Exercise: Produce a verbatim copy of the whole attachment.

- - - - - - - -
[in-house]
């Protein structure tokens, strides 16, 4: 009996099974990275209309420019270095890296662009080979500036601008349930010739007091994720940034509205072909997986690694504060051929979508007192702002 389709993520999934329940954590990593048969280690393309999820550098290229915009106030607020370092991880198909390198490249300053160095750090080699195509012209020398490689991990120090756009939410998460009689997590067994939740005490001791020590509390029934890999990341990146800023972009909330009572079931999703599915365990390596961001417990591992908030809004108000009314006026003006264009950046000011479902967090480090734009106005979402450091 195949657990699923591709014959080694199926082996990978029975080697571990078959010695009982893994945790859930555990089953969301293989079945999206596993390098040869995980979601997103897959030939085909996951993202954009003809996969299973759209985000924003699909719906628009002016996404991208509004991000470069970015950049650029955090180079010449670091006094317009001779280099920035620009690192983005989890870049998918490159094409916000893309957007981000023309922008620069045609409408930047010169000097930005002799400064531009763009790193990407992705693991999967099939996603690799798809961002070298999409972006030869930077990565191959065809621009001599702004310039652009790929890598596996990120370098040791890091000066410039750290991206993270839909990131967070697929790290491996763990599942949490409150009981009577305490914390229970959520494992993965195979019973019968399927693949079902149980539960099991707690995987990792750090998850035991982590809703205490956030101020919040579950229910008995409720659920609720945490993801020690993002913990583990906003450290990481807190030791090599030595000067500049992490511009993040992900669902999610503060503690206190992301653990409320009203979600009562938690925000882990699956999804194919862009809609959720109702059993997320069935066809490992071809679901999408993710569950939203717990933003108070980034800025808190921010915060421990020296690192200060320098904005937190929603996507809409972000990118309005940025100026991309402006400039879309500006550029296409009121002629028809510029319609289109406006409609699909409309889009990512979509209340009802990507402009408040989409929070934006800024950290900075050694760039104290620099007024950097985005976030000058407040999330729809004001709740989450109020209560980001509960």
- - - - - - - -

[in-house]
């Protein structure tokens, strides 16, 4: 009996099974990275209309420019270095890296662009080979500036601008349930010739007091994720940034509205072909997986690694504060051929979508007192702002 389709993520999934329940954590990593048969280690393309999820550098290229915009106030607020370092991880198909390198490249300053160095750090080699195509012209020398490689991990120090756009939410998460009689997590067994939740005490001791020590509390029934890999990341990146800023972009909330009572079931999703599915365990390596961001417990591992908030809004108000009314006026003006264009950046000011479902967090480090734009106005979402450091 195949657990699923591709014959080694199926082996990978029975080697571990078959010695009982893994945790859930555990089953969301293989079945999206596993390098040869995980979601997103897959030939085909996951993202954009003809996969299973759209985000924003699909719906628009002016996404991208509004991000470069970015950049650029955090180079010449670091006094317009001779280099920035620009690192983005989890870049998918490159094409916000893309957007981000023309922008620069045609409408930047010169000097930005002799400064531009763009790193990407992705693991999967099939996603690799798809961002070298999409972006030869930077990565191959065809621009001599702004310039652009790929890598596996990120370098040791890091000066410039750290991206993270839909990131967070697929790290491996763990599942949490409150009981009577305490914390229970959520494992993965195979019973019968399927693949079902149980539960099991707690995987990792750090998850035991982590809703205490956030101020919040579950229910008995409720659920609720945490993801020690993002913990583990906003450290990481807190030791090599030595000067500049992490511009993040992900669902999610503060503690206190992301653990409320009203979600009562938690925000882990699956999804194919862009809609959720109702059993997320069935066809490992071809679901999408993710569950939203717990933003108070980034800025808190921010915060421990020296690192200060320098904005937190929603996507809409972000990118309005940025100026991309402006400039879309500006550029296409009121002629028809510029319609289109406006409609699909409309889009990512979509209340009802990507402009408040989409929070934006800024950290900075050694760039104290620099007024950097985005976030000058407040999330729809004001709740989450109020209560980001509960």